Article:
The Middle East Center (MEC) celebrates its 50th anniversary this fall. Commemorative events include a focus on the images, roles, and accomplishments of women; the West, as seen through the eyes of the Middle East; and artistic expression in the region. Established in 1960, the MEC is one of 17 national resource centers in the United States devoted to the academic study of the Middle East. Distinguished scholars from throughout the world participate in the center’s events, and opportunities for language study, fieldwork, and research in Middle East countries are offered to University students.
Also celebrating half a century is KUER 90.1 FM radio, which signed on the air in June 1960. Originally heard only on campus, its schedule was limited to five hours a day and included a mix of academic programs and music. Today, KUER offers news and information from the British Broadcasting Corporation and National Public Radio, and from its own award-winning news team—with jazz in the evening. It also maintains two high-definition channels offering classical, as well as indie rock. With a weekly audience of approximately 150,000—the largest of any public radio station in the Intermountain West—KUER reaches more than 90 percent of Utah’s population.
The Daily Utah Chronicle, the U’s student-run newspaper, marks its 120th anniversary this year and has kicked off the celebration by publishing a pair of commemorative editions reprinting a selection of old stories and ads, one on April 12 and another on June 7. Two other commemorative issues will be published—on September 12 and November 8, which coincides with a party at the Chronicle offices in the Union Building.
The Ballet Department—celebrating 60 years next spring—has a rich history of excellence dating from 1951, when Willam F. Christensen—noted dancer, teacher, and founder of the San Francisco Ballet Company—returned to his native Utah and founded one of the first ballet programs at an American university. Faculty and graduates of the program eventually formed Ballet West, one of three major professional dance companies in Salt Lake City. The department has produced students who have gone on to international careers as dancers, choreographers, and teachers, and it continues to attract students from all 50 states and abroad.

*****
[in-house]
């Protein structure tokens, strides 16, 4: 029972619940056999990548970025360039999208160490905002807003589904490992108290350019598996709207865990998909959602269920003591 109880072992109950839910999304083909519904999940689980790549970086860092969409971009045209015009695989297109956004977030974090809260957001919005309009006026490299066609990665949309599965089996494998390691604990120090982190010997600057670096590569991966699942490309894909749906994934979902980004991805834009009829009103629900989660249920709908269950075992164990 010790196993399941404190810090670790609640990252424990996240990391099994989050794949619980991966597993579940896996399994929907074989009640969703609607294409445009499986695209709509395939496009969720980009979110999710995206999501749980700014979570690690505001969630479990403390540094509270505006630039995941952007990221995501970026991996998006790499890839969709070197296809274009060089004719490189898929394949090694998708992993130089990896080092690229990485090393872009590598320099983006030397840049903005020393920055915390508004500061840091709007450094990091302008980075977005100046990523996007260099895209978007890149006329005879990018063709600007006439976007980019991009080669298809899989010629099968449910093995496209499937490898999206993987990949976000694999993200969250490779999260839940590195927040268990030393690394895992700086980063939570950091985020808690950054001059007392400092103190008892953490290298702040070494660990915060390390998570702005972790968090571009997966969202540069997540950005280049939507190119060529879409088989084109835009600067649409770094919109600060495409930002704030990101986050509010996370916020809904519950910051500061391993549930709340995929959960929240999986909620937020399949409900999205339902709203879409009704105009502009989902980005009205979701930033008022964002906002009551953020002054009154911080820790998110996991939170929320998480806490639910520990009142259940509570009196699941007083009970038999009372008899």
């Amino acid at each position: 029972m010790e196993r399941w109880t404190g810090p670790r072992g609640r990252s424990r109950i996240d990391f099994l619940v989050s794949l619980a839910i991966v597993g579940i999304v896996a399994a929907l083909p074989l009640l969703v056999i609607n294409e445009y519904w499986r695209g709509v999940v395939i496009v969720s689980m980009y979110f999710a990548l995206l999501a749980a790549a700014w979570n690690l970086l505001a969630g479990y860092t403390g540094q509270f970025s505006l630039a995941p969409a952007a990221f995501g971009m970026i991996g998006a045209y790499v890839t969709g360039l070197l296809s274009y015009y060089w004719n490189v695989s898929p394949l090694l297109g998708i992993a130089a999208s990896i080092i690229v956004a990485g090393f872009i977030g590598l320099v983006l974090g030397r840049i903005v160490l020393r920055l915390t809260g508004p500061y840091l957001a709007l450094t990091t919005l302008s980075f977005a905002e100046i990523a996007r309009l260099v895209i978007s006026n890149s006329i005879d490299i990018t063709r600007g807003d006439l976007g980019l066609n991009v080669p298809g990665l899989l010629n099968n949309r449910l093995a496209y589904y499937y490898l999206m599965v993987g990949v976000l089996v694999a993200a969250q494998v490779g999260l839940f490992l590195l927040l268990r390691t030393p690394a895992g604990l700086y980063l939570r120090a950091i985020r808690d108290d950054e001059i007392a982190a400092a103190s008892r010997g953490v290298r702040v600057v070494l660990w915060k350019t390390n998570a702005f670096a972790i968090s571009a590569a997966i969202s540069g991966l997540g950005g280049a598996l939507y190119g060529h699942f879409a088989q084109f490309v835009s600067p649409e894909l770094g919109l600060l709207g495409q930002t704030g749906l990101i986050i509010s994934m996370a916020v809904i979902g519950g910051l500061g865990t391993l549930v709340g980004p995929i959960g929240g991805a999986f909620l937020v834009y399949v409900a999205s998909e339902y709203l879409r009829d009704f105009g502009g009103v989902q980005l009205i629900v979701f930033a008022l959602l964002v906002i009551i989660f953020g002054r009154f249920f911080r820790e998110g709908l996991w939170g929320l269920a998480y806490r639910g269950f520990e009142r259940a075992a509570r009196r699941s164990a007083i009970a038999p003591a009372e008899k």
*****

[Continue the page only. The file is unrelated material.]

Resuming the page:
Maloney to Lead Tanner Center for Nonviolent Human Rights Advocacy
Tom Maloney, associate professor of economics, is the new director of the Barbara L. and Norman Tanner Center for Nonviolent Human Rights Advocacy. Maloney replaces George Cheney, who has accepted a position as an endowed chair in communication studies at the University of Texas at Austin. Maloney is an economic historian whose areas of research include labor and migration in the United States with a particular focus on racial inequality and migration. After receiving his doctorate, he conducted postdoctoral research at the Center for the Study of Urban Inequality at the University of Chicago. The Tanner Center for Nonviolent Human Rights Advocacy seeks to promote the understanding of human rights on all levels of our society and, wherever possible, to encourage nonviolent conflict resolution and peacemaking.
U of U Awards First-Ever Mormon Studies Fellowship
The Tanner Humanities Center at the University of Utah has awarded the first of its new fellowship in Mormon Studies to Kate Holbrook, a doctoral candidate at Boston University. The first of its kind in the nation, the fellowship provides funds for a doctoral student to spend a year researching the history, beliefs, and culture of The Church of Jesus Christ of Latter-day Saints (LDS) and its members. It was established with a grant from the George S. and Dolores Doré Eccles Foundation. Holbrook’s research project, “Radical Food: Mormon Foodways and the American Mainstream,” will examine LDS (aka Mormon) food culture throughout the mid-20th century and how it affected the relationship between Mormons and broader society.